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Basedow, Sünnje Linnéa (2017): CarbonBridge August 2014: Zooplankton abundance, biovolume and size structure along transect D crossing the Fram Strait. PANGAEA, (unpublished dataset)

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Continuous data on zooplankton abundance and biovolume were collected in concert with data on the biophysical environment along a transect crossing the Atlantic Water inflow into the Arctic Ocean, in August 2014. The data were sampled by a Laser Optical Plankton Counter (LOPC; ODIM-Brooke Ocean Rolls Royce Canada Ltd., Herman et al. 2004) and a Conductivity-Temperature-Depth Sensor (CTD, Applied Microsystems Micro CTD), both mounted on a free-fall Moving Vessel Profiler (MVP, ODIM Brooke Ocean, Rolls Royce Canada Ltd., Herman et al. 1998). The MVP was used in free-wheel mode while the ship moved forward along transects, sampling depth was from surface to 10 m above the bottom, but restricted to 1000 m at maximum. Only down profiles are used, distance between profiles was ca. 0.5 km on the shelf and ca. 5.5 km offshelf. Based on the LOPC data, abundance (individuals/m**3) and biovolume (mm**3/m**3) were calculated as described in the LOPC Software Operation Manual [(Anonymous, 2006),]. LOPC data were regrouped into 49 size groups of equal log10(body volume) increments, see Edvardsen et al. (2002, doi:10.3354/meps227205). LOPC data quality was checked as described in Basedow et al. (2013, doi:10.1016/j.pocean.2012.10.005). In addition to zooplankton also particles are registered by the LOPC and might contribute to the small size classes in this data set, see discussion in Espinasse et al. (in press). CTD data were screened for erroneous (out of range) values and then averaged to the same frequency as the LOPC data (2 Hz). All data were processed using especially developed scripts in the python programming language. The LOPC is an optical instrument designed to count and measure particles (0.1 to 30 mm equivalent spherical diameter) in the water column, see Herman et al., (2004, doi:10.1093/plankt/fbh095). The size of particles as equivalent spherical diameter (ESD) was computed as described in the manual (Anonymous, 2006), and in more detail in Checkley et al. (2008, doi:10.4319/lo.2008.53.5_part_2.2123) and Gaardsted et al. (2010, doi:10.1111/j.1365-2419.2010.00558.x).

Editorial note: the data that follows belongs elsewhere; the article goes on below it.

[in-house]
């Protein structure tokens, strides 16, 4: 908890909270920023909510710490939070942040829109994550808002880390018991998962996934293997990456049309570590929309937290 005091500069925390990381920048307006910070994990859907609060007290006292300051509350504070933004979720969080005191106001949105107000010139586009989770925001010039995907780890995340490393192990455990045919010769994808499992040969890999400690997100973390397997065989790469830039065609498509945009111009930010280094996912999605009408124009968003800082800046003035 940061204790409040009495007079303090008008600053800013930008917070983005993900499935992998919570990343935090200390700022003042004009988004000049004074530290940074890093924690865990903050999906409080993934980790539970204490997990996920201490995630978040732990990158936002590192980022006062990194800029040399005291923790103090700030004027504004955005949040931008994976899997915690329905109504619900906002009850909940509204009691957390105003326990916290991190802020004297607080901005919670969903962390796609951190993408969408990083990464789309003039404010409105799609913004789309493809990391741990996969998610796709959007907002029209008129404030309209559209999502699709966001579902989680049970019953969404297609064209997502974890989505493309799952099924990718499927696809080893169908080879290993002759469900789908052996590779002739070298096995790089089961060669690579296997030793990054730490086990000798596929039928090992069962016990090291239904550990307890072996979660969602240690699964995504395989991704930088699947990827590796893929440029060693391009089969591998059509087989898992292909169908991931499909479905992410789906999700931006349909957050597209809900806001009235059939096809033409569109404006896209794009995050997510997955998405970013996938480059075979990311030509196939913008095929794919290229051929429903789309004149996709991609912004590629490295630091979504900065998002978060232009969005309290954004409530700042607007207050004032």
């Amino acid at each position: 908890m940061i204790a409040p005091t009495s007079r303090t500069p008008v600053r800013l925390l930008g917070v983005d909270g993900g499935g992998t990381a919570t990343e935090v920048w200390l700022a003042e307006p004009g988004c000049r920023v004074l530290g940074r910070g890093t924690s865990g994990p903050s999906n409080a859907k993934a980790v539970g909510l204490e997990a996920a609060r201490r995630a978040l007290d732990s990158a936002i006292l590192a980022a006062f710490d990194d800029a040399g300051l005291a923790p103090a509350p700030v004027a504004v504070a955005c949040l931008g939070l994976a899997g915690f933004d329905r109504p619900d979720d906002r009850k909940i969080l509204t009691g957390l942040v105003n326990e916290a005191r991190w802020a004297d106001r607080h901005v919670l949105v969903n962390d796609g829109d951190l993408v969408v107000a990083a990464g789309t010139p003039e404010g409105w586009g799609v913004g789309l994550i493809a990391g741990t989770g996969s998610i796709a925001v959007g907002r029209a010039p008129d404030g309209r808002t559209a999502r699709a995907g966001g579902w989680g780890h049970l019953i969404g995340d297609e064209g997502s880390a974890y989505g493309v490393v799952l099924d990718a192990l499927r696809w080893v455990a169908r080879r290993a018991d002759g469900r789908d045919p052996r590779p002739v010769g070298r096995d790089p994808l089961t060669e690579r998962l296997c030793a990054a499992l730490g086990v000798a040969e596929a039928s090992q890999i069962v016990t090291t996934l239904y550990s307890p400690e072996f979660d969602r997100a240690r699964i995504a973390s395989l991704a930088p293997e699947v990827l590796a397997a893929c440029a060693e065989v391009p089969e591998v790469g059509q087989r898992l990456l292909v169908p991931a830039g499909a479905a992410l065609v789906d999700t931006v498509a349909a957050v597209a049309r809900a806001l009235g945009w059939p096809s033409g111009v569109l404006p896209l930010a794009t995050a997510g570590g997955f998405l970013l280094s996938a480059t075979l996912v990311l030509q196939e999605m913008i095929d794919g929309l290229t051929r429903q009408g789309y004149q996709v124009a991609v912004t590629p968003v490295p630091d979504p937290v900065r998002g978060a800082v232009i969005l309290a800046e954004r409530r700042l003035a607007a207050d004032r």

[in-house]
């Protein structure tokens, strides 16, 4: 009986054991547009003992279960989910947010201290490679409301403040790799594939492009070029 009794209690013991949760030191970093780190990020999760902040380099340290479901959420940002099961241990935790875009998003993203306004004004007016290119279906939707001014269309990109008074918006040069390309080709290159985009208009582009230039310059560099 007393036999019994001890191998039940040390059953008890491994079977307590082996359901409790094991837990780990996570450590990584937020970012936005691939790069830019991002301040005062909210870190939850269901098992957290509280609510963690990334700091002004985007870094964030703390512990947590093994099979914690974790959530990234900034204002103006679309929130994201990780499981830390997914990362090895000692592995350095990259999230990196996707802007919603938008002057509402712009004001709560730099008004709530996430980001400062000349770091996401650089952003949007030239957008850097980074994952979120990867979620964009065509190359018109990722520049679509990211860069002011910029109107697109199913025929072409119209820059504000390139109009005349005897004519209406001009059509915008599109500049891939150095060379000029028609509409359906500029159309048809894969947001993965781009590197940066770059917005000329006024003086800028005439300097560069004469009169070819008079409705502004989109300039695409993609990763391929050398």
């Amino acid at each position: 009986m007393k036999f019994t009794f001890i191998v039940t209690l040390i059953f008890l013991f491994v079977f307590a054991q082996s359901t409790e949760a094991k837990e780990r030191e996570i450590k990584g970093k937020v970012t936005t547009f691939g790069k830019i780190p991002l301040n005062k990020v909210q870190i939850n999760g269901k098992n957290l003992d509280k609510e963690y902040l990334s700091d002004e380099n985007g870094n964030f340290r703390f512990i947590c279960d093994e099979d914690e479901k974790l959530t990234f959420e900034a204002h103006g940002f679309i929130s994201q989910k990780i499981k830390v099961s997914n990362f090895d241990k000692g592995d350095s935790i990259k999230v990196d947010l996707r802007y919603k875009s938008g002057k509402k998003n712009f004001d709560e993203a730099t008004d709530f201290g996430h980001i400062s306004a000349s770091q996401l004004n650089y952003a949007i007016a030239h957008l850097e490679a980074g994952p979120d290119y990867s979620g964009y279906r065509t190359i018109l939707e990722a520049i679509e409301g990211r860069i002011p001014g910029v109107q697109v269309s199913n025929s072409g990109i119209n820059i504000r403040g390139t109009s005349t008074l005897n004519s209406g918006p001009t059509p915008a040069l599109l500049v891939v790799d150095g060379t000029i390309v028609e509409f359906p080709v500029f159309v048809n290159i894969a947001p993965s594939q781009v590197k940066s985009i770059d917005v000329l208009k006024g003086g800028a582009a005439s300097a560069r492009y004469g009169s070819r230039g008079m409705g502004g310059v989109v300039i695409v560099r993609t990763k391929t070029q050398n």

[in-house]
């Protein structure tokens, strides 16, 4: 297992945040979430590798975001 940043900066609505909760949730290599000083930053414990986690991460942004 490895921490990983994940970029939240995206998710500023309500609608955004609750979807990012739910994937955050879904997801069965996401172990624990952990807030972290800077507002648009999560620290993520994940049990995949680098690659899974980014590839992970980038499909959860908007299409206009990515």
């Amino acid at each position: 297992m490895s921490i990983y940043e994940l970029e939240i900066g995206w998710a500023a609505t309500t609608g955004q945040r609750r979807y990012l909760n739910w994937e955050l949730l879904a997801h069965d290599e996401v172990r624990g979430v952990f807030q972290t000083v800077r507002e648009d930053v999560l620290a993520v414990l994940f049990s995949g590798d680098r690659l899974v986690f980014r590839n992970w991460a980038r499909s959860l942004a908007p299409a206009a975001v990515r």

Median Latitude: 79.015608 * Median Longitude: 6.980684 * South-bound Latitude: 78.986940 * West-bound Longitude: 4.023690 * North-bound Latitude: 79.063400 * East-bound Longitude: 10.087350
Date/Time Start: 2014-08-07T09:29:00 * Date/Time End: 2014-08-07T22:28:00
Two data files area available from each deployment: Abundance and Biovolume. Both files have the same file structure. Data are saved as tab-separated ascii files (*.txt) with 56 columns. The first 7 columns contain an id number, date/time (ISO 8601), latitude (degree N, decimals), longitude (degree E, decimals) and hydrographical data (depth (m), temperature (degree Celsius), salinity). The following 49 columns contain abundance (individuals/m**3) or biovolume (mm**3/m**3), respectively, within the 49 size groups. Size limits (in mm ESD) and biovolume limits (in mm**3) of the 49 classes are given. The first value gives the minimum size of the first size group (0.100), the second value the minimum size of the next size group (0.112), so that all particles in the first size group have an ESD >= 0.100 mm and < 0.112 mm.
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